Time Marches On…

In an orientation I give at work, I tell new employees Never Refer to Patients on Social Media.  Ever!  I have each word capitalized on my powerpoint, and I say it – just like that.  With the “ever” attached at the end.  It is a horrendous thing to do and causes a horrendous amount of trouble.

And on a personal ethical basis, I probably should not refer to a doctor on social media.  But I am going to.  I have written extensively about how I am “processing” the age thing.  I am now watching someone else’s age play out and it is amazing.

He was young.  He was a runner.  He had long beautiful hair.  He had sparkling blue eyes.  He was tall.  He rode his bicycle to work every day.  I saw him running without a shirt once, and I don’t know if I ever got over it, I can still close my eyes and see that incredible body.  He was a psychiatrist.  He had a wit that was either hysterically funny, or could cut you to the quick.  He was a dangerous man!  Oh yeah, just my type.  Luckily for me, he was enamored of young anorexic type women, so I was clearly not his type.

Nineteen years later: he looks old.  He is extremely wrinkled.  He has a pot belly.  He wears flannel shirts.  His long hair is grey and thinning.  The grey pony tail is kind of a sad thing running down his back.  He drives an old van to work every day.  He talks too much.  People avoid him, and say things behind his back.  My staff call him “the clod-hopper” because he tends to track mud through our department.  And he is one or two years younger than I am.

It hurts me to see this and hear this.  Whenever someone mentions him in a negative way to me, I tell them how much I always “admired” him.  They look at me as if I am talking about walking to Mars.

They say time is a thing of man’s creation.  But it seems real when looking at the aging process.  Some do it much better than others.  I often wonder how much of it is truly physical and how much is a product of our behavior.  I have chosen to think that my attitudes towards aging would greatly influence how I aged – but it is always easier to think we have control over something.  I have thought that if I keep moving, my body won’t seize up and stop working.  It sounds good, but I am not so sure it is true.  I have been convinced that by working my mind it will stay in fairly good order.  That’s probably not true either.  I do know that keeping long out-dated hair styles and clothing do not help a person look vital.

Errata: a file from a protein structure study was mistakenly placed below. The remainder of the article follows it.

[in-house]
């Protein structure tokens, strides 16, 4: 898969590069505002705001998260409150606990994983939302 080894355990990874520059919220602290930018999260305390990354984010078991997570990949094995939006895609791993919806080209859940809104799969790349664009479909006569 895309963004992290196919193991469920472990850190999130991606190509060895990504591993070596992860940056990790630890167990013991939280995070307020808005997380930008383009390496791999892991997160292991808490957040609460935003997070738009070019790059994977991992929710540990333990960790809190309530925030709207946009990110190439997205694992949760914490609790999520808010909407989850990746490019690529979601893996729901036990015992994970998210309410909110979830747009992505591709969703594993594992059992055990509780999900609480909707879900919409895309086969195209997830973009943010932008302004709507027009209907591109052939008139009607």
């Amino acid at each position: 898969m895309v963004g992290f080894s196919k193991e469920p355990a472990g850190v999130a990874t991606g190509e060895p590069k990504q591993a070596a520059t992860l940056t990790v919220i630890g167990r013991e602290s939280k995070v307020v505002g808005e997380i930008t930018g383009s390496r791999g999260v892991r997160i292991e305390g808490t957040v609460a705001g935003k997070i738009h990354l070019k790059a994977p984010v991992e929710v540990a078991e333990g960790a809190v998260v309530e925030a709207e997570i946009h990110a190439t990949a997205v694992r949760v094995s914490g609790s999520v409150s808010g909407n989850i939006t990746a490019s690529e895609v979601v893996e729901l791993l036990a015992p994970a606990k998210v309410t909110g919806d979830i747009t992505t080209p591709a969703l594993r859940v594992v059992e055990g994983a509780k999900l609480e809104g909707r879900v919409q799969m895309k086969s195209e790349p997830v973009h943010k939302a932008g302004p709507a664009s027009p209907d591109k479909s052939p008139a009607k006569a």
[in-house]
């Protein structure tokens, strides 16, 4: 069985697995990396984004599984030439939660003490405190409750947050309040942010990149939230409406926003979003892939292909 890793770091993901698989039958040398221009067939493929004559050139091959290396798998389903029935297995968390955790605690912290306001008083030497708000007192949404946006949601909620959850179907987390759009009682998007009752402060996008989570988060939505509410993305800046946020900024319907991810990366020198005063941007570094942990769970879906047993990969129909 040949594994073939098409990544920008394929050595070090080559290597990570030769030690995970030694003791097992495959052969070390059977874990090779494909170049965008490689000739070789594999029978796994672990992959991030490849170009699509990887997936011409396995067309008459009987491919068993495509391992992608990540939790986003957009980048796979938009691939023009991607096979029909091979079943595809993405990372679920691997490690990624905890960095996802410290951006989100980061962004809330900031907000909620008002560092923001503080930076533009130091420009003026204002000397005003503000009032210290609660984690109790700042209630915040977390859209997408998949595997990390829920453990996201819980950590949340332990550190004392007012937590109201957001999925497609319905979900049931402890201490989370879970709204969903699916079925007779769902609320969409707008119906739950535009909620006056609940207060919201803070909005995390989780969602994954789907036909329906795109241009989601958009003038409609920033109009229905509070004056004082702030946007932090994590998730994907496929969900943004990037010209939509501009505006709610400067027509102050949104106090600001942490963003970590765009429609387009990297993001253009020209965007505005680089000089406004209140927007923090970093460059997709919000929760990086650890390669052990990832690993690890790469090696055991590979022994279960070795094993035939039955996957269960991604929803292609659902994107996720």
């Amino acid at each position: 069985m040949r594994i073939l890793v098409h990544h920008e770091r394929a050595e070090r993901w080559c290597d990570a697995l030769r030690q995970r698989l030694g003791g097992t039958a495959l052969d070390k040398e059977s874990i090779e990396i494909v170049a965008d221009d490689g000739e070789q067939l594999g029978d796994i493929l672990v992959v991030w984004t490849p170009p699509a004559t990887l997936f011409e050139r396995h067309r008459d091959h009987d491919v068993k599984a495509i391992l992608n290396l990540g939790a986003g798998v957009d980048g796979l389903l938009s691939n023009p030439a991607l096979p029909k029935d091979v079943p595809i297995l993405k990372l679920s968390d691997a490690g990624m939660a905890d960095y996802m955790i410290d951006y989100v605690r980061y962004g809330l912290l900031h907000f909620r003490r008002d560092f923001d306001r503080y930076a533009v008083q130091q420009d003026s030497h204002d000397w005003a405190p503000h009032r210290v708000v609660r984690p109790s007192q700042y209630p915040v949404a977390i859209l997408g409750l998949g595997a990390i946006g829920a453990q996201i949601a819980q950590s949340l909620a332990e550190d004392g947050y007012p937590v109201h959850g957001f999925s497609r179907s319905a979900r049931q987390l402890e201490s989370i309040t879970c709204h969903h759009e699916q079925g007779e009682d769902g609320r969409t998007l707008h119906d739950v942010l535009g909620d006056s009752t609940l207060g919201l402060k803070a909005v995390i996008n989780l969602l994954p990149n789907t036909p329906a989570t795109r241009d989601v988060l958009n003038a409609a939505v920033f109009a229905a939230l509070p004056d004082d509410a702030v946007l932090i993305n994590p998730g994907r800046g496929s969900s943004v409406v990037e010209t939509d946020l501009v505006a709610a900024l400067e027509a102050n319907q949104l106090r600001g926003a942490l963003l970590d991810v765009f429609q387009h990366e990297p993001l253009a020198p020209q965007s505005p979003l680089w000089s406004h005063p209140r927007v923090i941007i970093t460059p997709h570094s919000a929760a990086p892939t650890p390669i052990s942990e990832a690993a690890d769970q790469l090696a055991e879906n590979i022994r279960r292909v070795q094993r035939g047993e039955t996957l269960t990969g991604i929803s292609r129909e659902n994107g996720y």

I will continue to believe these things until they are proven in my own body and mind to be untrue.

I will continue every day to pray to God for acceptance of who and where I am today.  His grace has pulled me through every other thing in life, I am quite certain it will continue to do so.

 

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4 Responses to Time Marches On…

  1. Annette says:

    I’ve wondered about that when I anonymously talk about my clients in my blog. I probably shouldn’t do that’s.
    as to aging…it’s just part of life. I think if we can accept it with grace it’s far more beautiful and becoming than fighting it kicking and screaming. As in cut off the stringy ponytail….it’s a symbol of times gone by. Embrace what we have today.

    • You never mention their names. It is not apparent from your blog where you live, right?

      I think that mentioning age over a certain # can be considered identifying though. Check out your HIPAA regs. Or I can do that for you, if you would like.

  2. Syd says:

    I think that older people are often viewed as trivial by the young. That’s really sad because experience is so important. I am sure the fellow may still have feelings of youth that he had 19 years ago. Time is not kind for the most part.

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